NanoRacks-Valley Christian High School-Effectiveness of Three Thermal Cooling Solutions (NanoRacks-VCHS-Instrumentation) - 09.27.17

Overview | Description | Applications | Operations | Results | Publications | Imagery

ISS Science for Everyone

Science Objectives for Everyone
Plants need cool, stable temperatures to grow properly. But in previous research on the International Space Station (ISS), plant growth experiments have reached temperatures of 93°F (34°C), which is too hot for many plants and can interfere with analysis of microgravity’s effects on their growth. The NanoRacks-Valley Christian High School-Instrumentation (NanoRacks-VCHS-Instrumentation) investigation studies three cooling systems that can ensure a stable temperature for future plant experiments in space.
Science Results for Everyone
Information Pending

The following content was provided by James Nadir, B.S. EE, and is maintained in a database by the ISS Program Science Office.
Experiment Details


Principal Investigator(s)
Valley Christian High School , Valley Christian High School, San Jose, CA, United States

James Nadir, B.S. EE, Valley Christian Junior High School, San Jose, CA, United States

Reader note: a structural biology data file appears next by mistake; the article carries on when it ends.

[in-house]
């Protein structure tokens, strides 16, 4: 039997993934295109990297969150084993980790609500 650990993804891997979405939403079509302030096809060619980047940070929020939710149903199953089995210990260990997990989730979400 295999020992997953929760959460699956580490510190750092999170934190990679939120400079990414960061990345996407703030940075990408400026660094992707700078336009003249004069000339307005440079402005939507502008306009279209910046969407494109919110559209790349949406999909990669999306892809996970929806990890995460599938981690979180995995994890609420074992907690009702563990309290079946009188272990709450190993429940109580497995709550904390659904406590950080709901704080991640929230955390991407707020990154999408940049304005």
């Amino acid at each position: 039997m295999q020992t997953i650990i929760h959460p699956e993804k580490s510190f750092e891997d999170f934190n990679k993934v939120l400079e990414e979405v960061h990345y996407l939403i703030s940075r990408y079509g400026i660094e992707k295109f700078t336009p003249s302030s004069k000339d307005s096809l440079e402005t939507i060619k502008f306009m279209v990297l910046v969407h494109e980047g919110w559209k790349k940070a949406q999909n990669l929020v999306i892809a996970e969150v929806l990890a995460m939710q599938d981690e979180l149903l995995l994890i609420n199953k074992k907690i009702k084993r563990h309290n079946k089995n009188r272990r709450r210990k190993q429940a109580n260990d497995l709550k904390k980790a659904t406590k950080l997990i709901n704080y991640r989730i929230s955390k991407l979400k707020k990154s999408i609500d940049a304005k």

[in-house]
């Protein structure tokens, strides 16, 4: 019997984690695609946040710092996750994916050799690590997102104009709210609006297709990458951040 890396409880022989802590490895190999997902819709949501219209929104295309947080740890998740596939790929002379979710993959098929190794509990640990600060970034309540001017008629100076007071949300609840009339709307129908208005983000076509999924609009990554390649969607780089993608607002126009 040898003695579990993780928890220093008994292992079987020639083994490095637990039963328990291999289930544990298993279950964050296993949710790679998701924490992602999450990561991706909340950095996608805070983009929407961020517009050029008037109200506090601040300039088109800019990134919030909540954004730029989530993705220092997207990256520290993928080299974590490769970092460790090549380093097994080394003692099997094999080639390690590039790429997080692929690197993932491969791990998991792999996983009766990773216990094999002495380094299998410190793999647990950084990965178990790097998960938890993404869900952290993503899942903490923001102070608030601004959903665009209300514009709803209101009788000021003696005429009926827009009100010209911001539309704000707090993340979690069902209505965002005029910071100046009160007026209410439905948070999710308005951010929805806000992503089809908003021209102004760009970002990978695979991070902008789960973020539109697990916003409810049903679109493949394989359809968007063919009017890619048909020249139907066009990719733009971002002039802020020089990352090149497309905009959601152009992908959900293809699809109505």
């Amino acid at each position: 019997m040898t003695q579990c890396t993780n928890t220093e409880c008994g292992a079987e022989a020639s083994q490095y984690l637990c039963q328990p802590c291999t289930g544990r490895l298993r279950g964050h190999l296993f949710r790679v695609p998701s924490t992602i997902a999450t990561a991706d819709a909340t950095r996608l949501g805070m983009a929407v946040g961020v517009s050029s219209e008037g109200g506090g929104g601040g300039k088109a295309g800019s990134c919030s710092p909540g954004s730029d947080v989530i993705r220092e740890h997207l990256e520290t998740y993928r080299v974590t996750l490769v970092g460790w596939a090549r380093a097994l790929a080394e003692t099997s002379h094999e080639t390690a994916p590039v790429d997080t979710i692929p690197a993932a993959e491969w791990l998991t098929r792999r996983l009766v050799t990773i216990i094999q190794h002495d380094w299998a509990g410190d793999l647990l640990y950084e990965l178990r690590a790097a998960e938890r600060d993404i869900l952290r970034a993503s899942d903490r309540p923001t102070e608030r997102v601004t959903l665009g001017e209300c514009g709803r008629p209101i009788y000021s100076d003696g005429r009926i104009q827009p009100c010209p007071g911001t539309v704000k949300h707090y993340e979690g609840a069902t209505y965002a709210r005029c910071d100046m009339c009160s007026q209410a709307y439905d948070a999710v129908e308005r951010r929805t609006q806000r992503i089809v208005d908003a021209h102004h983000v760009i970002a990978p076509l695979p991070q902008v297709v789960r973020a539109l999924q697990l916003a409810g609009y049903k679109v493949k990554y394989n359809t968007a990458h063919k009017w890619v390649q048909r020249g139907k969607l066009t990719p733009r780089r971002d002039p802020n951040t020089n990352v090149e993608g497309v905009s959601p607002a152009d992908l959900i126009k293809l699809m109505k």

Valley Christian High School , San Jose , CA, United States
NanoRacks, LLC, Webster, TX, United States

Sponsoring Space Agency
National Aeronautics and Space Administration (NASA)

Sponsoring Organization
National Laboratory Education (NLE)

Research Benefits
Earth Benefits, Scientific Discovery, Space Exploration

ISS Expedition Duration
March 2016 - September 2016

Expeditions Assigned

Previous Missions
Information Pending

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Experiment Description

Research Overview

  • NanoRacks-Valley Christian High School-Instrumentation (NanoRacks-VCHS-Instrumentation) is needed to determine the effectiveness of thermal cooling management solutions for future plant experiments.
  • NanoRacks-VCHS-Instrumentation establishes the effectiveness of different thermal cooling solutions and the appropriateness of one over the other for a given application.
  • NanoRacks-VCHS-Instrumentation provides optimum selection of a thermal solution for a given application.


The NanoRacks-Valley Christian High School-Instrumentation (NanoRacks-VCHS-Instrumentation) investigation studies three cooling systems. The passive cooler uses conduction to expel heat from the payload chamber. Its effectiveness depends upon the thermal gradient between the external environment and the internal environment of the payload, and the behavior of heat in microgravity. If effective, this is an ideal solution since it has the least volume penalty of the thermal cooling solutions being investigated.
The air pump cooler pulls air in from the external environment to cool a small chamber within the payload enclosure. Its effectiveness depends on the thermal gradient between the external environment and the chamber. This approach is effective for “spot cooling” of seeds/plants and is a reasonable volume cost.